Social media are beginning to be used as a customer acquisition and retention medium, as a consumer engagement channel to drive customer participation in energy efficiency programs, a source of information about outages, and as the emerging area of crowd-sourcing distributed energy resources coordination. Social media are also being used by utilities for communicating information about outages with customers.
Smart grid will increase the quantity of data that utilities have to manage by a factor of about 10,000 according to a recent estimate. This trend is driven by intelligent devices, sensors, social networks, and new IT and OT applications such as advanced metering infrastructure (AMI), synchrophasors, smart appliances, microgrids, advanced distribution management, remote asset monitoring, and self-healing networks. The type of data that utilities will need to manage will change: for example, real-time data from sensors and intelligent devices including smart phones and unstructured data from social networks will play a much greater role for utilities in the future.
Mobile and Location-Aware Technology
Mobile and location-aware technology which includes hardware (laptops and smartphones), communication products (GPS-based navigation, routing and tracking technologies), social networks (Twitter,Facebook and others) and services (WiFi, satellites, and packet switched networks) are transforming all industries. Utilities for the most part have been slow to adopt consumer mobile technology, but this is changing.
Acccording to Gartner, areas such as smart meter, big data analytics, demand response coordination and GIS are driving utilities to adopt cloud-based solutions. Early adopters of cloud technologies include small utilities with limited in-house IT skills and budgets, organizations which provide application and data services to multiple utilities, such as cooperative associations and transmission system operators, and investor-owned utilities (IoUs) conducting short-term smart grid pilots.
Sensors, which are being applied extensively throughout the entire supply, transmission and distribution domains of utilities, provide a stream of real-time information from which a real-time state of the grid can be derived.
IT and OT Convergence
Virtually all new technology projects in utilities will require a combination of IT and OT investment and planning, such as AMI or advanced distribution management systems (ADMSs). This will be a challenge for many utilities, especially smaller ones, which don't have in-house IT skills.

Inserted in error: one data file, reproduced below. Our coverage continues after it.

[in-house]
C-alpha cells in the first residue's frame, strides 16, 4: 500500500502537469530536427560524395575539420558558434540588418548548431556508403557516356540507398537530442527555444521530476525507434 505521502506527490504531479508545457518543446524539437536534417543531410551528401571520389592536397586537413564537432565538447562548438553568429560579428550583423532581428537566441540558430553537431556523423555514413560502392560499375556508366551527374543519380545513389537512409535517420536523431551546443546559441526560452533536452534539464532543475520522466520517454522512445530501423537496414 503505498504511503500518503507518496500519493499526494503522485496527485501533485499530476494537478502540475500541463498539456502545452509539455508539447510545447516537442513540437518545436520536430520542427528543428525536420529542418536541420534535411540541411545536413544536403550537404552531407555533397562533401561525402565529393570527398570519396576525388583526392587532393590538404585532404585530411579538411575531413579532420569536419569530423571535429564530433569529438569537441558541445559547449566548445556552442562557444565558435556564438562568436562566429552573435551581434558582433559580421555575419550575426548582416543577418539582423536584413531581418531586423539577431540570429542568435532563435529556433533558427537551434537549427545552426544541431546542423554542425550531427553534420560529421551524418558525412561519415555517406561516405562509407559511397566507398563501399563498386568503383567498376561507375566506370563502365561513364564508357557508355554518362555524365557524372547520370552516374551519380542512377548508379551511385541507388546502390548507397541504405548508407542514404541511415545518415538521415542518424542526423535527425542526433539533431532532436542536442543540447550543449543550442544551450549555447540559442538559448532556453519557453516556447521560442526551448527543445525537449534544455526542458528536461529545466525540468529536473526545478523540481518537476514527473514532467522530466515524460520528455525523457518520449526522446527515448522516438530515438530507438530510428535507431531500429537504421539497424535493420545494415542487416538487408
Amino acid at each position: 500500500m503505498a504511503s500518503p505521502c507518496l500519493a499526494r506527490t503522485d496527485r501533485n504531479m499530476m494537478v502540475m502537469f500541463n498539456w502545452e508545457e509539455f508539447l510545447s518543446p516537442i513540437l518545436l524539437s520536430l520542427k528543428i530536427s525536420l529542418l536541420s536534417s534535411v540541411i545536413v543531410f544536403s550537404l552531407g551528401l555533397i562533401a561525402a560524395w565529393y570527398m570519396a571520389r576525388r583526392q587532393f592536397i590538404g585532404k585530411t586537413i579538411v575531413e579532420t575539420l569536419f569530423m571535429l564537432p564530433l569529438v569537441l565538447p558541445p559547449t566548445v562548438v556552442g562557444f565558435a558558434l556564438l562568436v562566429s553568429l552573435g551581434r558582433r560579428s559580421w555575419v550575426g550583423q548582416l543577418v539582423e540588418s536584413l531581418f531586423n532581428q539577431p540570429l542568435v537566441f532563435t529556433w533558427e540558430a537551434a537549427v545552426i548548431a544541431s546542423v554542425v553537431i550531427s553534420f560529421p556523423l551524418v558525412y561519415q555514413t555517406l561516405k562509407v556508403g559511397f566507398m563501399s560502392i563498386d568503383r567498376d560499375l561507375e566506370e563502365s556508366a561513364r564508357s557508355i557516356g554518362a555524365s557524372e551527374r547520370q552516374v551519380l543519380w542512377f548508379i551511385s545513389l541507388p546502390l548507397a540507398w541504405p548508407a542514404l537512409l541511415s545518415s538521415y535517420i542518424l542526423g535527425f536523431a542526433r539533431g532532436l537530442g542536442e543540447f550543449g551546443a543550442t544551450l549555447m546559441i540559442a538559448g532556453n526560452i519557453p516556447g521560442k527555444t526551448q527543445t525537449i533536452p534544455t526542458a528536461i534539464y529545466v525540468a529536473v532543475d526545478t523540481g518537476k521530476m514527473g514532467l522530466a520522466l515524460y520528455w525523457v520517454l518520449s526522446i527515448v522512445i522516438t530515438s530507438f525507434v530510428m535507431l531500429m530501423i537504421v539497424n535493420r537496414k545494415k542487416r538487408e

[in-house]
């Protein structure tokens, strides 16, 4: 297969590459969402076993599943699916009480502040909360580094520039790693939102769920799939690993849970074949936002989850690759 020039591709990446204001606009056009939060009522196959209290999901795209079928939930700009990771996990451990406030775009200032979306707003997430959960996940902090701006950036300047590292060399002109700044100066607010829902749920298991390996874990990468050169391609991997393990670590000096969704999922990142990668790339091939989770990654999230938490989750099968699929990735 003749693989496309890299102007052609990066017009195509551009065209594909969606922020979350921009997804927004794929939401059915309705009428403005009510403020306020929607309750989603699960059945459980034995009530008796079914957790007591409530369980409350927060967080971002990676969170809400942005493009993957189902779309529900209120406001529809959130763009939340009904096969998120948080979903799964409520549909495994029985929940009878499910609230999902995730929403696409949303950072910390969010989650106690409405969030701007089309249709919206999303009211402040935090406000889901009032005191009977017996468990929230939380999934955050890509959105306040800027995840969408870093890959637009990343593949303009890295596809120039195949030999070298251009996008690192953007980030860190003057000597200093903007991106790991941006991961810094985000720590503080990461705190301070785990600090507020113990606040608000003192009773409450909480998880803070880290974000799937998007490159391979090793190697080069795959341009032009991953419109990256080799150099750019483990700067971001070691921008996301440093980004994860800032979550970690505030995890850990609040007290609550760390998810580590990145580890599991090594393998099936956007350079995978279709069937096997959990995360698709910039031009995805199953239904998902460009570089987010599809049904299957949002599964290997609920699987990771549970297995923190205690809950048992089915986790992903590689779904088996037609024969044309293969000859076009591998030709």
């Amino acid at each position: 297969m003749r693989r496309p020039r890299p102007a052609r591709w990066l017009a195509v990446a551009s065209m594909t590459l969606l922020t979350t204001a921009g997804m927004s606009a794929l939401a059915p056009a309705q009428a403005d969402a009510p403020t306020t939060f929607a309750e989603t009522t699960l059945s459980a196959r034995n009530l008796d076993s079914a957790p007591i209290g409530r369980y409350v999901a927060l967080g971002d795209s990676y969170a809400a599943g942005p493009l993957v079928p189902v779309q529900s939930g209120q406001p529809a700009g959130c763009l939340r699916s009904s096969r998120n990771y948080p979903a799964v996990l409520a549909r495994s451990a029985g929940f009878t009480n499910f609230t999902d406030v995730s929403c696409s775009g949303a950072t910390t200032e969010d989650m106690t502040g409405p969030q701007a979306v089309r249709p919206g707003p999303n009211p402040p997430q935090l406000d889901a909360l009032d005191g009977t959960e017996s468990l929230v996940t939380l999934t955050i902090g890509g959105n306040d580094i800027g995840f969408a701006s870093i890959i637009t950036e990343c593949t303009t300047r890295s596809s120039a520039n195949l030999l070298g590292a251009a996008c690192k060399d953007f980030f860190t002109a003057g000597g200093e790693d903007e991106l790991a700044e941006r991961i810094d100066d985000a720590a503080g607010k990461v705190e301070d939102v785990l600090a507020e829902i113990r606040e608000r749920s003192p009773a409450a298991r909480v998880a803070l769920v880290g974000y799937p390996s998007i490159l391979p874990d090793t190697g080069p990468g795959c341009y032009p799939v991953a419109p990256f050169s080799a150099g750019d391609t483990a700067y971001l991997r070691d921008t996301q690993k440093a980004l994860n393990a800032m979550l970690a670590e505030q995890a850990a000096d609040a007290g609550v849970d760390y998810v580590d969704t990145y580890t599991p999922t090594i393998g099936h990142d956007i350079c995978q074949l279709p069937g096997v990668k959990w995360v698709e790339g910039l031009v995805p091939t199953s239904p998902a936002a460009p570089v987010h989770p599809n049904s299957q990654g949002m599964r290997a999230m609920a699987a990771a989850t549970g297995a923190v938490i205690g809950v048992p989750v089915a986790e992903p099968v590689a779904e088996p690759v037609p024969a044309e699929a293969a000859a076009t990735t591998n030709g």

Advanced Metering Infrastructure
AMI provides a communication backbone aimed at improving distribution asset utilization and facilitating consumer inclusion in energy markets.
Internet of Things
Sensors and actuators embedded in physical objects are linked through wired and wireless networks, using the same Internet Protocol (IP) that connects the Internet. When intelligent objects can both sense the environment and communicate, they become tools for understanding utility grids and responding to changes in near real-time. Following McKinsey there are two key benefits arising from the Internet of Things for utilities
Enhanced situational awareness - acheiving real-time awareness of physical environment, in this case, the grid
Sensor-driven decision analytics - assisting human decision making through deep analysis and data visualization
Asset performance management
Traditional asset management approaches are too limiting for today’s performance-based, data-driven utility environment. Asset performance management solutions need to deliver real-time equipment performance, reliability, maintenance and decision support for effective resource management so that operations and maintenance teams are empowered with real-time decision support information, providing the right information to the right people at the right time and in the right context. The result is improved operational performance and better asset availability and utilization.
Business Intelligence and Advanced Analytics
Analytics will become essential as the volume of data generated by intelligent devices and sensors, mobile devices (the Internet of Things) and social media increases and huge pools of structured and unstructured data need to be analyzed to extract actionable information. Analytics will become embedded everywhere, often invisibly.